- the Agricultural Industries Confederation (AIC) - an assurance scheme for animal feed and fertiliser sold to professional and non-professional users, and on documentation accompanying grain for feed and food use
There are a number of smaller ‘niche’ schemes that aim to meet particular consumer demands, such as higher animal welfare and environmental or organic standards.
Food Standard Agency best practice guidance
In 2008, the FSA undertook a review of food assurance schemes and how they conformed to FSA guidance. The review covered all schemes in the UK market, such as those mentioned above.
In this and previous guidance, the FSA has made best practice recommendations for food assurance schemes, including:
- setting and delivery of production standards - establishing an independent standard setting board that should include a consumer representative
- balancing the increase in standards against market returns
- improving food safety issues of special concern to consumers, such as veterinary health plans or pesticide residues
- assurance from birth in beef and lamb schemes
- developing agri-environmental standards
- obtaining accreditation from UKAS
- ensuring inspections are carried out by a certification body that is independent from the standard-setting body
- effective administration by establishing databases for better statistical information
- developing key performance indicators (KPIs) to establish benchmarks which measure scheme progress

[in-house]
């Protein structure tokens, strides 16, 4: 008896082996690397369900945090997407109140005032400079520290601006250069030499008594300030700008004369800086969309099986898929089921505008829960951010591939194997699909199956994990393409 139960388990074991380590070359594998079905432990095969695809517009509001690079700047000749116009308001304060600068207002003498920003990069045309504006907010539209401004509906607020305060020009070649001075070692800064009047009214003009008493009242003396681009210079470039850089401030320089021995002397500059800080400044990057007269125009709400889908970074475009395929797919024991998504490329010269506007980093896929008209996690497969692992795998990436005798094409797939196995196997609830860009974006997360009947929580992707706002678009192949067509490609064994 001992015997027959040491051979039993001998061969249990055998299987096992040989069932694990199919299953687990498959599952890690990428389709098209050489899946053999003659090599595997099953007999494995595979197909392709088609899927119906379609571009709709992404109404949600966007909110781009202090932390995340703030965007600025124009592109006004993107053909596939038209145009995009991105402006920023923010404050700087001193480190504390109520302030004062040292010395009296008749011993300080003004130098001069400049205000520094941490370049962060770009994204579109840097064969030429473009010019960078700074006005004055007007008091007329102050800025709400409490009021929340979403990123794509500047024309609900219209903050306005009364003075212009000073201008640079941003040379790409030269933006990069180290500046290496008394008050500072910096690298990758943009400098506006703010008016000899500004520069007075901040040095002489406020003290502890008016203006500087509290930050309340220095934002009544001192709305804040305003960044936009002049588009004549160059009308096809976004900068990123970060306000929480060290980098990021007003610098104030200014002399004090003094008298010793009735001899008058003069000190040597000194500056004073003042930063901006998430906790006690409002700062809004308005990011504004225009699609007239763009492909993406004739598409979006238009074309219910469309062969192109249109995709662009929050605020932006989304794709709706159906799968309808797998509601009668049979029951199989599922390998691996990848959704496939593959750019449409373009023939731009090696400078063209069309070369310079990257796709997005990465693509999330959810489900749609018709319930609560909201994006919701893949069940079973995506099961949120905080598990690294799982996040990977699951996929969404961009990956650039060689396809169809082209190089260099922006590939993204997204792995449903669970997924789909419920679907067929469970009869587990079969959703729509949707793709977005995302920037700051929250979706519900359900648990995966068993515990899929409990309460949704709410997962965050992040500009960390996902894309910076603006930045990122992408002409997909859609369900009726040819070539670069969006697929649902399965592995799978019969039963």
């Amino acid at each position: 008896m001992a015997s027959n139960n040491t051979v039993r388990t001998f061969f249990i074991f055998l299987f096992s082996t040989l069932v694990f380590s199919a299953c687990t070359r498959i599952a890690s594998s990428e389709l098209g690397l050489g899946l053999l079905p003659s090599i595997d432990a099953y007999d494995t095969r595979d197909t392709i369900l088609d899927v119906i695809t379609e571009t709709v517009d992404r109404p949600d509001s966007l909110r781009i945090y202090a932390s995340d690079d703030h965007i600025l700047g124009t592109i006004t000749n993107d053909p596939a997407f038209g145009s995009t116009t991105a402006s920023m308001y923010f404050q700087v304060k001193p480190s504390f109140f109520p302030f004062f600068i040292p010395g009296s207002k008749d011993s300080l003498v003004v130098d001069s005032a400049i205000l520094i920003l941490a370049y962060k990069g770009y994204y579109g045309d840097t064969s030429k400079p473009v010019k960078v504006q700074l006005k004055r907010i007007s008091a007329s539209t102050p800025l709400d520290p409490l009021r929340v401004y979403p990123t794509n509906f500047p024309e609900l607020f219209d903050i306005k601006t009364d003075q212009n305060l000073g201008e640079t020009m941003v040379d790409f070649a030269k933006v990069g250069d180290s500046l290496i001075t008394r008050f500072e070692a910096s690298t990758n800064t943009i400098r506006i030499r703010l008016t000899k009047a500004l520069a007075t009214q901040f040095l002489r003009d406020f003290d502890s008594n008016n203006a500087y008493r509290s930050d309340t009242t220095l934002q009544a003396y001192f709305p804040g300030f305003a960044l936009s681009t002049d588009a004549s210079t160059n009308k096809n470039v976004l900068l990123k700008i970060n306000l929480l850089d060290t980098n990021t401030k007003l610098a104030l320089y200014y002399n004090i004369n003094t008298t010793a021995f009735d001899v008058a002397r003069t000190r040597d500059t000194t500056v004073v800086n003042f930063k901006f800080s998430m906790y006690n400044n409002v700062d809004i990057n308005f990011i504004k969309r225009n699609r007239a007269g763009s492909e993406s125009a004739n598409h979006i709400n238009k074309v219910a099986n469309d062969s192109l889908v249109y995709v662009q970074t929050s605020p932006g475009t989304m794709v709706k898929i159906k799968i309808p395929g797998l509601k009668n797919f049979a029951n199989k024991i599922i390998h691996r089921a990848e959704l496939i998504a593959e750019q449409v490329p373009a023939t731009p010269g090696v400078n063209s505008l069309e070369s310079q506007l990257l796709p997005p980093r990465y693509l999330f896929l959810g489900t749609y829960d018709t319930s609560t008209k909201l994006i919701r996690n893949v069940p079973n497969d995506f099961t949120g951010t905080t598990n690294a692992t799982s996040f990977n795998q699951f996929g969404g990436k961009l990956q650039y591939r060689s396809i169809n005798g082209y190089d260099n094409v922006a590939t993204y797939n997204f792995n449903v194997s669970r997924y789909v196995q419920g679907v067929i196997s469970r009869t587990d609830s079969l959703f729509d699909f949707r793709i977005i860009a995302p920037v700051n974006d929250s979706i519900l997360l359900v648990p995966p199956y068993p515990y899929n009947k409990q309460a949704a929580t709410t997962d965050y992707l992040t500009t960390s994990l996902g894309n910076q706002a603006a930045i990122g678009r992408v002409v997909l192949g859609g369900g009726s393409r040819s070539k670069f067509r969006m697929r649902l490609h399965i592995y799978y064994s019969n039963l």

- increasing transparency for the consumer by publishing detailed information about data on monitoring and non-compliance, where the legal minimum is exceeded, the development of KPIs and scheme governance
- establishing links with official sites that contain relevant food safety, animal welfare and environmental data
- publishing clear consumer information on logos - if a logo covers several different schemes those schemes should ensure that standards are comparable
- electronic coding to increase product traceability
- encouraging schemes to develop their own quality specifications
- strong integration with Assured Food Standards schemes to allow a more commercial view of market opportunities and improve consumer profile
Red Tractor is an independent UK whole chain food assurance scheme which assures high standards of food safety, animal welfare and environmental protection from farm to pack. The Red Tractor logo is the leading quality kitemark in the UK.
Red Tractor producers are overseen by Assured Food Standards (AFS) who carry out independent inspections to confirm that businesses are meeting certain standards, such as food safety, animal welfare and the environment.
The Red Tractor logo covers many schemes, with the majority of food being grown, processed and packed in Britain - signified by the Union Jack flag. Read more on the Red Tractor website.
What the Red Tractor does
By unifying different sector standards under a single AFS umbrella, the Red Tractor mark provides:
- independent reassurance that high standards are being met
- an easily recognisable symbol intended to give total confidence when shopping